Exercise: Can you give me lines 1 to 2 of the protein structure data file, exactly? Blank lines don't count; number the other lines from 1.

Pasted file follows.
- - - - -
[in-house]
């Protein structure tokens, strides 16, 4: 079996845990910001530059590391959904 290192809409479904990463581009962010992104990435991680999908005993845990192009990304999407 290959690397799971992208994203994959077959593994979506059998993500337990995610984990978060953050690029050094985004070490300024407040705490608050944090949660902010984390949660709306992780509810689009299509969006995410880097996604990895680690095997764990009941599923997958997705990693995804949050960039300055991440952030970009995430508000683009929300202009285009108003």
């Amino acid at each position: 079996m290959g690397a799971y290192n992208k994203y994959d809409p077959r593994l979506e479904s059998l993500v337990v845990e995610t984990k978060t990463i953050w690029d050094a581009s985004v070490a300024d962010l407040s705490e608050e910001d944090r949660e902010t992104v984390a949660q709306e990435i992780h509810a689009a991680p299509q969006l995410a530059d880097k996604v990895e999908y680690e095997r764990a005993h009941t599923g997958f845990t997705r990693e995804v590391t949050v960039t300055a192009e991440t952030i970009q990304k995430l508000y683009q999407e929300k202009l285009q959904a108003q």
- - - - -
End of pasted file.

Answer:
[in-house]
């Protein structure tokens, strides 16, 4: 079996845990910001530059590391959904 290192809409479904990463581009962010992104990435991680999908005993845990192009990304999407 290959690397799971992208994203994959077959593994979506059998993500337990995610984990978060953050690029050094985004070490300024407040705490608050944090949660902010984390949660709306992780509810689009299509969006995410880097996604990895680690095997764990009941599923997958997705990693995804949050960039300055991440952030970009995430508000683009929300202009285009108003």